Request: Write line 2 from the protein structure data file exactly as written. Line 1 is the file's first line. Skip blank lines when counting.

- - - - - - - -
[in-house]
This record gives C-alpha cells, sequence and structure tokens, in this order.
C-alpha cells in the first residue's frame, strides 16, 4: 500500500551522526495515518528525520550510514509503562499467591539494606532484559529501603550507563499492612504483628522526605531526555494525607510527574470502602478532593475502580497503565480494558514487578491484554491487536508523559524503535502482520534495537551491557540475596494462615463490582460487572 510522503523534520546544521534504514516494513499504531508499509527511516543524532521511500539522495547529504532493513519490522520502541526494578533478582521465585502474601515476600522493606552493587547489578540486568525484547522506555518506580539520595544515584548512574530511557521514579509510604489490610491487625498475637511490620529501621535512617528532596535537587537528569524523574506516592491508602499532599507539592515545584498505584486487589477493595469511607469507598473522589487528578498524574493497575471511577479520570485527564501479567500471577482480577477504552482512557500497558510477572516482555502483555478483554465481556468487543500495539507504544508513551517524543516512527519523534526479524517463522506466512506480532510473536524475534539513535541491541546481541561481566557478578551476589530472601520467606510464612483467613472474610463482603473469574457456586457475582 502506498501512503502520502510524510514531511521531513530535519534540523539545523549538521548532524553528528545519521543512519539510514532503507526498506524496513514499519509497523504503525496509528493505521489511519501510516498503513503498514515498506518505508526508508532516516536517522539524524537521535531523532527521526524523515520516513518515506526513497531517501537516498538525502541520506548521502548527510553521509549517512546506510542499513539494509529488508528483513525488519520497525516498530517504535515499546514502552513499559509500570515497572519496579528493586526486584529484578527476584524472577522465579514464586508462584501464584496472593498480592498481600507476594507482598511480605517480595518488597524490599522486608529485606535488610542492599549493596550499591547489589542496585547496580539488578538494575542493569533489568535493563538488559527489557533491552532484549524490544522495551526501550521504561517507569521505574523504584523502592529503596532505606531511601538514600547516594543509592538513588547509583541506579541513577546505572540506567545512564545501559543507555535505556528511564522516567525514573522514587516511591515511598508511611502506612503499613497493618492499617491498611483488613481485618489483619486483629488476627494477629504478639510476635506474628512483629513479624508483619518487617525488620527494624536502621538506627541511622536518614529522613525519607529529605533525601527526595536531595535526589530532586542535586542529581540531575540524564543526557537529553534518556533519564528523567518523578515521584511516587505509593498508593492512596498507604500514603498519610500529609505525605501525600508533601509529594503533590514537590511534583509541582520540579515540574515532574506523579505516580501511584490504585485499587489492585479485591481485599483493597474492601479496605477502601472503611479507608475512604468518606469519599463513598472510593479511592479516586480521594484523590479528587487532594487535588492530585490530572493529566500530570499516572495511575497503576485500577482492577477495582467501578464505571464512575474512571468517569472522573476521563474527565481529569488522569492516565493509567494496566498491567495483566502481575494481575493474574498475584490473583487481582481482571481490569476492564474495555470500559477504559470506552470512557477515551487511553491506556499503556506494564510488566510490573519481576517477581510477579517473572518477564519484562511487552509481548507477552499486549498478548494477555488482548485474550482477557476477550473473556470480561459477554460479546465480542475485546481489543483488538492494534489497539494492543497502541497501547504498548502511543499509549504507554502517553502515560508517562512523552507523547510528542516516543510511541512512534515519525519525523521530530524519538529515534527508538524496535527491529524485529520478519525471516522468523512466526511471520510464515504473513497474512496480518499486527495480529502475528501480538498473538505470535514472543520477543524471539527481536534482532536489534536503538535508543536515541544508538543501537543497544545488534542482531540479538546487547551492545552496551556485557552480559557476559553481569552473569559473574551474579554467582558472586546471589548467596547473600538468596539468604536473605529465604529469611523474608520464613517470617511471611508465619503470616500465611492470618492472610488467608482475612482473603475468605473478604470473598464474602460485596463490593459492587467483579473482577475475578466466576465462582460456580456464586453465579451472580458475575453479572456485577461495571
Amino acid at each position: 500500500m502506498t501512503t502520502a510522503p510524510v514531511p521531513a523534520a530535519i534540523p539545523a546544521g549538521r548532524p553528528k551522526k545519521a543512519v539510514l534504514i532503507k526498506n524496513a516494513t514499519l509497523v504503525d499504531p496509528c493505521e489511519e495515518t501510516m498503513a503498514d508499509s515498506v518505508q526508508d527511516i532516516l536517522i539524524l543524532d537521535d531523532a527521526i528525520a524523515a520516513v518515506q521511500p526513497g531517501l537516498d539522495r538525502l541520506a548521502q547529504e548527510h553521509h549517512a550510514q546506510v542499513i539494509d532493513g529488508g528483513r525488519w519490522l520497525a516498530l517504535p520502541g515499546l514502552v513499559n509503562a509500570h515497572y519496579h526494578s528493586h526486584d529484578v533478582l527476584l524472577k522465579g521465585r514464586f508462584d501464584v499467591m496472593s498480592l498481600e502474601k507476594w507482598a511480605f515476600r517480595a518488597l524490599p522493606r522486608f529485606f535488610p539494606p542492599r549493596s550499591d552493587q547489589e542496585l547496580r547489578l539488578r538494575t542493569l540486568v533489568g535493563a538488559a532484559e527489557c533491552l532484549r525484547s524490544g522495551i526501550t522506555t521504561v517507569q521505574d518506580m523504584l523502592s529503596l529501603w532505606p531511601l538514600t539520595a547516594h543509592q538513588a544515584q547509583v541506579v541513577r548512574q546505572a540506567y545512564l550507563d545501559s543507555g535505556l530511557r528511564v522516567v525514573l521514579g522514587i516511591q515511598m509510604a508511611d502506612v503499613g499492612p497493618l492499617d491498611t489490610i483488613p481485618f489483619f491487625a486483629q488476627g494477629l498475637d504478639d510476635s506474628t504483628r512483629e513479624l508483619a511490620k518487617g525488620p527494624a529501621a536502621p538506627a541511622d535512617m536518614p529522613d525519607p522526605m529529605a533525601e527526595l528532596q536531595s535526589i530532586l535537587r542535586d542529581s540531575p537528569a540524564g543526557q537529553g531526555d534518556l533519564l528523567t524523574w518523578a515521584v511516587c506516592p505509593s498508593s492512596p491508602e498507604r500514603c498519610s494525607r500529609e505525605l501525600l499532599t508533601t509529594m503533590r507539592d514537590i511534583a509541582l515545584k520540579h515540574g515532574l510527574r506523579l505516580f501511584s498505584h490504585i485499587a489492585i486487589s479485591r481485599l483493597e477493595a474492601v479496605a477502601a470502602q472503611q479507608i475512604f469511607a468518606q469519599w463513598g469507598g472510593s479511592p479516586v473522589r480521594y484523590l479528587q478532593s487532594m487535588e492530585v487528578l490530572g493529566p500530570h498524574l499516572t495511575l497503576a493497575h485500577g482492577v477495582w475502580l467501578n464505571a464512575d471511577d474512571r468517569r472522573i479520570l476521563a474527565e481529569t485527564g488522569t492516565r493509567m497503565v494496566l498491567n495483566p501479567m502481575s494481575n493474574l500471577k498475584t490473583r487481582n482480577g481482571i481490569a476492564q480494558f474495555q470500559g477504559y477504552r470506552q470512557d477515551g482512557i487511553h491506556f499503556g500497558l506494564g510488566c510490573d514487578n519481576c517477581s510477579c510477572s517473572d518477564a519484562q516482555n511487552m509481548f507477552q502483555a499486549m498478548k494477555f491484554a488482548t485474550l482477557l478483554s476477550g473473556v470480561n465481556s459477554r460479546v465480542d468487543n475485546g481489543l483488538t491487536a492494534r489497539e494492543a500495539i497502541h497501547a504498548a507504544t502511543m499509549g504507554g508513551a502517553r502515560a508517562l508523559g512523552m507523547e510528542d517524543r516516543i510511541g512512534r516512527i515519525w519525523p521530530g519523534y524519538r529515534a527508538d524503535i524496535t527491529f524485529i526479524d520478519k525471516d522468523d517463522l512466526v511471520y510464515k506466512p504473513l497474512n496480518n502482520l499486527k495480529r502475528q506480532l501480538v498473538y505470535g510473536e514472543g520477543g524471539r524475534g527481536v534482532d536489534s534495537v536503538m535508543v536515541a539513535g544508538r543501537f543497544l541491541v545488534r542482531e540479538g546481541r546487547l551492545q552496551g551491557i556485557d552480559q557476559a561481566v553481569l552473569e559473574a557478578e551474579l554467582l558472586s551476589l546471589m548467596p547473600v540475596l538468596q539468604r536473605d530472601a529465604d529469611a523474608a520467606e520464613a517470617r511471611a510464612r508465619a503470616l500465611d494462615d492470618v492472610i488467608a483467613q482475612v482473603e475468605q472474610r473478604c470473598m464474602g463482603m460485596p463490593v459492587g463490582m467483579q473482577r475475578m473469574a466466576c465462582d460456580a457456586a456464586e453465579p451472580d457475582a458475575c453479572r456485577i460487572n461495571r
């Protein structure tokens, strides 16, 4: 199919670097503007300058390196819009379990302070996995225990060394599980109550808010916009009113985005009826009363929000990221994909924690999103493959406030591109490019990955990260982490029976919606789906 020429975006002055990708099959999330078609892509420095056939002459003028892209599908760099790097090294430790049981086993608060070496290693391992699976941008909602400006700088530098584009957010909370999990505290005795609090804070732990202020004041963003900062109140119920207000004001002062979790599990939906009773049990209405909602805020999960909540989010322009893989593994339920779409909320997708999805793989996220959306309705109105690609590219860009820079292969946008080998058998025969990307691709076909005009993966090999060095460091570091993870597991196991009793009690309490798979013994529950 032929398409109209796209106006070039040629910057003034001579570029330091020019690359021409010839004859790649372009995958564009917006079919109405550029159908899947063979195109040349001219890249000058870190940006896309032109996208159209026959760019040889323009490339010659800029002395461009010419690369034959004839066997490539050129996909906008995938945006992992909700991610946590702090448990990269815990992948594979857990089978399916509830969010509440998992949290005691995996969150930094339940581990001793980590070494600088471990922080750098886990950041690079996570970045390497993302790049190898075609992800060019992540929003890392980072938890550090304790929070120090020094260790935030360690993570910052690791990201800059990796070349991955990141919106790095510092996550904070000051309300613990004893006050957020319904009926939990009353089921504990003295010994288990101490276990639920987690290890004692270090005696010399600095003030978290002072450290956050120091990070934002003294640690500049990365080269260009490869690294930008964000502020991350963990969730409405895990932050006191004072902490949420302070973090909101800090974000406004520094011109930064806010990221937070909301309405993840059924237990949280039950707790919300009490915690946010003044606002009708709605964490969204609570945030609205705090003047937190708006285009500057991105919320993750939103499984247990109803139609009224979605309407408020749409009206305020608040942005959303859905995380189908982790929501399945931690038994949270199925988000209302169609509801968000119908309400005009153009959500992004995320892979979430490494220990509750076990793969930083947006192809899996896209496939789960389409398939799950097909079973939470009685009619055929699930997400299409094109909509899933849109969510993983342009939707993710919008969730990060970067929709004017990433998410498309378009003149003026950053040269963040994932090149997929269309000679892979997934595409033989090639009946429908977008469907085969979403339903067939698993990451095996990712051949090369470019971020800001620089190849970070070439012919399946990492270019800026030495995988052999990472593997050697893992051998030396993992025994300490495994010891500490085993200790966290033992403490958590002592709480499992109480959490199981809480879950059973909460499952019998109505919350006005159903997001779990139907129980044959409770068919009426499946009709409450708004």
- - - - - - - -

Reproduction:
This record gives C-alpha cells, sequence and structure tokens, in this order.